Some 500 bras hanging at the bridge by Main and Water streets
tied right in with the Kent Irish Festival, where celebration of life could be seen all day
“Kent is a great place for support. The reception here has been fantastic,” said Jim
Colliver, founder of the Kent Celtic Club, which sponsored “Bras Across the Crooked
Colliver, whose mother and girlfriend died from cancer, and Kent State student Marisa
Manocchio, a spokeswoman for the bra drive, got 38 locations at Portage, Summit and
Stark counties to collect 2,000 bras.
“This is wonderful. It almost makes me cry,” said Kathy Schumann, a community health
education major, who stopped by the bridge to donate three bras. “It’s a great way to
raise awareness,” she said.
Throughout the day people dropped off bras in support of the cause, shopped for Celtic
jewelry and bags made out of bras, and sat to watch some of the 12 performers at the
“Cancer is something that touches everybody, so I can see that getting bigger
and bigger every year,” said Colliver about the support against the disease.
The City of Kent was home to six donation spots, including The Pufferbelly,
Zephyr’s Pub, Arctic Squirrel Ice Cream Shop and McKay Bricker Framing.
“I thought we were going to collect one or two bras, that’s it,” said Bob Mayfield, owner
of McKay Bricker Framing. “Right now we have half a dozen, maybe a dozen, and they
have just collected it two days ago. We’ve been having a lot of people who come in just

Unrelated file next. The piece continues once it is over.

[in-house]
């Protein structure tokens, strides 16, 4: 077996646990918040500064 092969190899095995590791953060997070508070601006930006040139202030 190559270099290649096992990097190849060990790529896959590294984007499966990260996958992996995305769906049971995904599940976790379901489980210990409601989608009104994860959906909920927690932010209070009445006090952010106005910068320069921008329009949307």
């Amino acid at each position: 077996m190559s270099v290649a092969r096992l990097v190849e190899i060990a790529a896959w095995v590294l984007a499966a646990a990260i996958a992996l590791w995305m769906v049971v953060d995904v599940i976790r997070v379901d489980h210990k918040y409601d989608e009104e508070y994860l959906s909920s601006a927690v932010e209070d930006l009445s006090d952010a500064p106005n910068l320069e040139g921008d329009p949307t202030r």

to drop off bras.”
Mayfield said being a collection point didn’t attract more business or resulted to more
sales, but it certainly brought more visibility to his store located at East Main Street.
“It’s really nice to have the community support,” Manocchio said.
The bras collected will be donated to the Breast Oasis, a non-profit organization that
distributes new and gently used bras to those in need, like women living in shelters or
victims of natural disasters.
“One of the first things women ask when they get to a shelter is ‘do you have a bra’?
said Michael Parker, one of the Akron Plastic Surgeons who thought of providing bras
for women who can’t afford them.
Parker said with the help of laundries the organization gets the bras cleaned and packed with a message from the donor or “a little bit of personal touch and connection,”
as he believes it.
“When you donate something you may think: ‘Where’s that money ending up? And
where’s that actually gonna go to?’ Manocchio said.
“This time you see that the bras are being donated for the shelters and the money is
going right into the hands of the American Cancer Society,” Manocchio said. “It’s just
people know what’s happening with their money and they know it’s going to research to
stop this awful disease.”